Among the 34 patients studied, 21 patients were female and 13 male. Twenty-two were diagnosed with CRS and 12 patients had a diagnosis of CRS associated with nasal polyposis. The mean age was 38.15 years in group CRS and 43.45 years in patients with nasal polyps. In both groups the improvement of all symptoms was higher than 60%.
With regard to comorbidities, in patients with CRS 9% (2) had asthma, 86.3% (19) allergic rhinitis, and none had ciliary dyskinesia or cystic fibrosis. In the group with nasal polyps found associated asthma in 16.6% (2), allergic rhinitis in 91.6% (11), and 1 patient with intolerance to aspirin, also had no patients with ciliary dyskinesia or cystic fibrosis in this group.
Table 1 lists the incidence of symptoms in both groups. In patients with CRS, the most prevalent symptoms were nasal obstruction (95.45%), headache (86.3%), facial pain / pressure (81.8%), posterior nasal discharge (77.2%) . In patients with nasal polyps, the symptoms were nasal obstruction (100%), posterior nasal secretion (100%), hyposmia (91.6%), headache (83.3%).Important differences regarding symptoms of both groups were observed: the presence of facial pain / pressure: 81.8% in the first group, against 58.3% in patients with nasal polyps; cough: 36.3% for the CRS versus 66 , 6% in patients with nasal polyposis.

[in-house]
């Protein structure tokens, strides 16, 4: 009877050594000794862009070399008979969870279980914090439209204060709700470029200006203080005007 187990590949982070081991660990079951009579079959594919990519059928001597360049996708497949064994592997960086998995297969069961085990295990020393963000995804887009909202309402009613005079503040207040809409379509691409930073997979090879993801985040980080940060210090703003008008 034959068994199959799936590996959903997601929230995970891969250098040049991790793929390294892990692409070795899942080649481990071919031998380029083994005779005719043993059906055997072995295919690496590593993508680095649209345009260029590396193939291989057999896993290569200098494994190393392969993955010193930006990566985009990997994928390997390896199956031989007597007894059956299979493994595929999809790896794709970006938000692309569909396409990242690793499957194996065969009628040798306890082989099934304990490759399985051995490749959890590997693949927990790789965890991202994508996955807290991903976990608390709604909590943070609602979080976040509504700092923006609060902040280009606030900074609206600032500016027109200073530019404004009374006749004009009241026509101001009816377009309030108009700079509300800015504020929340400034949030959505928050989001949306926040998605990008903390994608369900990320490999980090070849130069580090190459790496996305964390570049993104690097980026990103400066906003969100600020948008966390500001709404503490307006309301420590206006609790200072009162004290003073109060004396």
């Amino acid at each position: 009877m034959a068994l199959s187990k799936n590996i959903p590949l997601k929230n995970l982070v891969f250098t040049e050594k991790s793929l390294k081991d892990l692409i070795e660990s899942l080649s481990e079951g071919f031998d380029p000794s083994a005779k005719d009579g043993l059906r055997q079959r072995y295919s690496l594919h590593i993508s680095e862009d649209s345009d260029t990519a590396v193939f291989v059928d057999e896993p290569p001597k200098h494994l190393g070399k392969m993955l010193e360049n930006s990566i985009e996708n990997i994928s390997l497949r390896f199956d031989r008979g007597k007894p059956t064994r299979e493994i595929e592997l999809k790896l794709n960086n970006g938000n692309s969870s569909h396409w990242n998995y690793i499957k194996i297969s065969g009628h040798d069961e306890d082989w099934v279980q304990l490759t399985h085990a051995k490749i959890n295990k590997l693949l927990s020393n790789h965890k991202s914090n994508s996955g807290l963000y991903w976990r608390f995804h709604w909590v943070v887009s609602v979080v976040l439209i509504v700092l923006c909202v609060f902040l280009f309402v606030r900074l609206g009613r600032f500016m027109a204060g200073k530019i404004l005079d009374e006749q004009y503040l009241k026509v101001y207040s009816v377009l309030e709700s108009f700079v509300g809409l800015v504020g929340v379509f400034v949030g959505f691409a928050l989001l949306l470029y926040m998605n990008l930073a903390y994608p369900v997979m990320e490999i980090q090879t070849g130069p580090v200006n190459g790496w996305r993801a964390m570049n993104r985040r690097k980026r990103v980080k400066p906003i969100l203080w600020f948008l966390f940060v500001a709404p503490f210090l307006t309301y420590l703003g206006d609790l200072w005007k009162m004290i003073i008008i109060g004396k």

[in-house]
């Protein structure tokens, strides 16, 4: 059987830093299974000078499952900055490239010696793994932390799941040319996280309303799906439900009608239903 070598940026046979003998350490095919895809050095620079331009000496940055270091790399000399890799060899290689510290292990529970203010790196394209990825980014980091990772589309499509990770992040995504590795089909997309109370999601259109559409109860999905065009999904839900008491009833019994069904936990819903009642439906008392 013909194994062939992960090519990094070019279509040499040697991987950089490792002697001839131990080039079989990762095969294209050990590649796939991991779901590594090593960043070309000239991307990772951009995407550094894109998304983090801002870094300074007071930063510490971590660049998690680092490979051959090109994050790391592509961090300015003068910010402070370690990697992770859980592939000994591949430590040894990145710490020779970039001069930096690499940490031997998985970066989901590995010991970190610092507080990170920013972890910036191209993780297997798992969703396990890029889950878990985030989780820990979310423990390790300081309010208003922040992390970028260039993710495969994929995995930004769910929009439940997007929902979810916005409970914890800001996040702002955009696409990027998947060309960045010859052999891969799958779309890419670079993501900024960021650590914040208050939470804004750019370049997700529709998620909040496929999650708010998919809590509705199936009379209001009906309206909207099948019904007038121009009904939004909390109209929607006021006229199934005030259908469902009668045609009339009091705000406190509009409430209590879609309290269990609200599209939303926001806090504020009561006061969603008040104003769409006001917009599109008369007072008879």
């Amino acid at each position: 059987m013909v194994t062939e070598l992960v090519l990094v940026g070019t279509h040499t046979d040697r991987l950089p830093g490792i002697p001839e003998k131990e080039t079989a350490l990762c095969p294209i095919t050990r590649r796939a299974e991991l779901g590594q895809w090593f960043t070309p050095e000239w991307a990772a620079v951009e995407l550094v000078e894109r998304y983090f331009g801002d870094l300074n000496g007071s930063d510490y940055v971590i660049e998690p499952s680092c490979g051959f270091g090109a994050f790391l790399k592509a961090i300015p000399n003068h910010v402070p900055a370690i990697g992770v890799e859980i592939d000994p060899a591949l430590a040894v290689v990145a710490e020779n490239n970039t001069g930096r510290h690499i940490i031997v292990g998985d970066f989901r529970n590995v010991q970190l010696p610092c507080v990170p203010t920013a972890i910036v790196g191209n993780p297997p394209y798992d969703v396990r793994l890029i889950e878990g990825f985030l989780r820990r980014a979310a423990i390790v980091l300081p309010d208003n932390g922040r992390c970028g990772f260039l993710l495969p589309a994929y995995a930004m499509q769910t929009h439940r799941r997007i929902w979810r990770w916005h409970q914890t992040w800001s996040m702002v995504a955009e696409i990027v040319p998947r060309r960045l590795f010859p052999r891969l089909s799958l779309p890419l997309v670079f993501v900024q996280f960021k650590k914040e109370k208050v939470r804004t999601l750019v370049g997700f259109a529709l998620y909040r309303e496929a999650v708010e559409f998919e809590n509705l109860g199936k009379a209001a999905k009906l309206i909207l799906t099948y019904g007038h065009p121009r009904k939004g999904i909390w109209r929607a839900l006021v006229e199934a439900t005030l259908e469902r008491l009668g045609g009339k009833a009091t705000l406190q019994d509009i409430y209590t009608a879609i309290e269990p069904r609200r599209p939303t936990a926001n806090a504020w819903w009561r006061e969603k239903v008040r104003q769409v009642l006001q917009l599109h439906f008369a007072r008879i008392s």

Table 2 lists the percentage improvement after surgery, the symptoms reported. All symptoms showed improvement over 60%. In CRS group with the percentage of improvement was most prevalent symptoms: nasal obstruction 87.4%, 80.5% headache, facial pain / pressure 91.6% 81.2% posterior nasal secretion. In the group with polyps associated with improvement percentage of the prevalent symptoms were: nasal obstruction 76.6%, 76.6% posterior nasal secretion, hyposmia, 68.7%, headache 83%. Chart 1 illustrates these results, which reflect the effectiveness of endoscopic surgery. DISCUSSION
Rhinosinusitis is characterized by inflammation of the nose and paranasal sinuses, thus becoming one of the most common disorders of the upper airways. Can be classified according to Brazilian Guidelines on Rhinosinusitis (12) in acute (lasting 4 weeks), subacute (duration between 4 and 12 weeks) and chronic (lasting longer than 12 weeks).
In relation to chronic rhinosinusitis (CRS), the target of our study, the estimated incidence of 15% of pathology at the U.S. population (3). Brazil still lacks statistics on prevalence and incidence related to CRS.
The diagnosis of these diseases is based on clinical criteria. The major symptoms of CRS are nasal congestion, facial pressure sensation, nasal obstruction, rhinorrhea and hyposmia, and minor symptoms: headache, toothache, halitosis, fatigue, dry cough, fever and pain. The presence of two major factors, a major factor and two minor or the presence of pus in the nasal cavity suggested the diagnosis of CRS. Tomography of the paranasal sinuses with changes resistant to medical treatment is also considered diagnostic (13). The symptoms described by patients guide the conduct of the physician, both in relation to treatment, as to the application of endoscopy and computed tomography scans, the main tools for diagnosing and evaluating the severity of CRS (14).